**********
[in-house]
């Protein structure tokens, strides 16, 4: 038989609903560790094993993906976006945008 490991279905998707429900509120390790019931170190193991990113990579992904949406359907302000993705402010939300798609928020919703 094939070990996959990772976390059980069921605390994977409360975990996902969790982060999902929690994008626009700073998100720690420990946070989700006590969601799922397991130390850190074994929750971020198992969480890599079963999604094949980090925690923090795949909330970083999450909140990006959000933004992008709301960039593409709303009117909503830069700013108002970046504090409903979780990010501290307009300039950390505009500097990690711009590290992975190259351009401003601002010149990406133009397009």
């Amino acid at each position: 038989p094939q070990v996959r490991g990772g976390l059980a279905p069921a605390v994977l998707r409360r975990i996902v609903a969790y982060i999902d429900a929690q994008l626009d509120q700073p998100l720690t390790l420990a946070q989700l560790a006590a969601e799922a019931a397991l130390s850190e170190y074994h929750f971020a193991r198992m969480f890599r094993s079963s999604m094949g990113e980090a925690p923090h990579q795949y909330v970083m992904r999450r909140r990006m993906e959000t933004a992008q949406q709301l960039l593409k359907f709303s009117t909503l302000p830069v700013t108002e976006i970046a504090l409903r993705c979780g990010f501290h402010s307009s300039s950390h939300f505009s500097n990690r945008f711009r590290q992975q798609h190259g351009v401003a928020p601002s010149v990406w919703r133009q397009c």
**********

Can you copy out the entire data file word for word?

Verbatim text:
[in-house]
């Protein structure tokens, strides 16, 4: 038989609903560790094993993906976006945008 490991279905998707429900509120390790019931170190193991990113990579992904949406359907302000993705402010939300798609928020919703 094939070990996959990772976390059980069921605390994977409360975990996902969790982060999902929690994008626009700073998100720690420990946070989700006590969601799922397991130390850190074994929750971020198992969480890599079963999604094949980090925690923090795949909330970083999450909140990006959000933004992008709301960039593409709303009117909503830069700013108002970046504090409903979780990010501290307009300039950390505009500097990690711009590290992975190259351009401003601002010149990406133009397009």
């Amino acid at each position: 038989p094939q070990v996959r490991g990772g976390l059980a279905p069921a605390v994977l998707r409360r975990i996902v609903a969790y982060i999902d429900a929690q994008l626009d509120q700073p998100l720690t390790l420990a946070q989700l560790a006590a969601e799922a019931a397991l130390s850190e170190y074994h929750f971020a193991r198992m969480f890599r094993s079963s999604m094949g990113e980090a925690p923090h990579q795949y909330v970083m992904r999450r909140r990006m993906e959000t933004a992008q949406q709301l960039l593409k359907f709303s009117t909503l302000p830069v700013t108002e976006i970046a504090l409903r993705c979780g990010f501290h402010s307009s300039s950390h939300f505009s500097n990690r945008f711009r590290q992975q798609h190259g351009v401003a928020p601002s010149v990406w919703r133009q397009c």